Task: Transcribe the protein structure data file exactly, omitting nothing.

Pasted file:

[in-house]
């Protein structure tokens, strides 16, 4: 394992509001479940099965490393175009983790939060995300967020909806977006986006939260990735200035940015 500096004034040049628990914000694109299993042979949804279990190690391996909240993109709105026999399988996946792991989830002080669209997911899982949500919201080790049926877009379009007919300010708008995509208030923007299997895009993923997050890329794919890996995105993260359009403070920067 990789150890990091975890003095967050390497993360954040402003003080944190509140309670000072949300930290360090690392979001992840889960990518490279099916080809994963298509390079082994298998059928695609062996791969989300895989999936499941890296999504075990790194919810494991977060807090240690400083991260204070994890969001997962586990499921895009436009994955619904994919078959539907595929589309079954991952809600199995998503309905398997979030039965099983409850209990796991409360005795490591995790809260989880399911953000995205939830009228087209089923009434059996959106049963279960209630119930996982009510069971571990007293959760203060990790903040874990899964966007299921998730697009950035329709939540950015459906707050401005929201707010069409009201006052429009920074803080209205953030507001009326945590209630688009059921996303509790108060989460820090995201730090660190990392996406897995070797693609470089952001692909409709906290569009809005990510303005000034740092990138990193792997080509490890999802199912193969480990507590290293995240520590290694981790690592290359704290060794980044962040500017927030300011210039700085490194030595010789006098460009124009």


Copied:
[in-house]
């Protein structure tokens, strides 16, 4: 394992509001479940099965490393175009983790939060995300967020909806977006986006939260990735200035940015 500096004034040049628990914000694109299993042979949804279990190690391996909240993109709105026999399988996946792991989830002080669209997911899982949500919201080790049926877009379009007919300010708008995509208030923007299997895009993923997050890329794919890996995105993260359009403070920067 990789150890990091975890003095967050390497993360954040402003003080944190509140309670000072949300930290360090690392979001992840889960990518490279099916080809994963298509390079082994298998059928695609062996791969989300895989999936499941890296999504075990790194919810494991977060807090240690400083991260204070994890969001997962586990499921895009436009994955619904994919078959539907595929589309079954991952809600199995998503309905398997979030039965099983409850209990796991409360005795490591995790809260989880399911953000995205939830009228087209089923009434059996959106049963279960209630119930996982009510069971571990007293959760203060990790903040874990899964966007299921998730697009950035329709939540950015459906707050401005929201707010069409009201006052429009920074803080209205953030507001009326945590209630688009059921996303509790108060989460820090995201730090660190990392996406897995070797693609470089952001692909409709906290569009809005990510303005000034740092990138990193792997080509490890999802199912193969480990507590290293995240520590290694981790690592290359704290060794980044962040500017927030300011210039700085490194030595010789006098460009124009």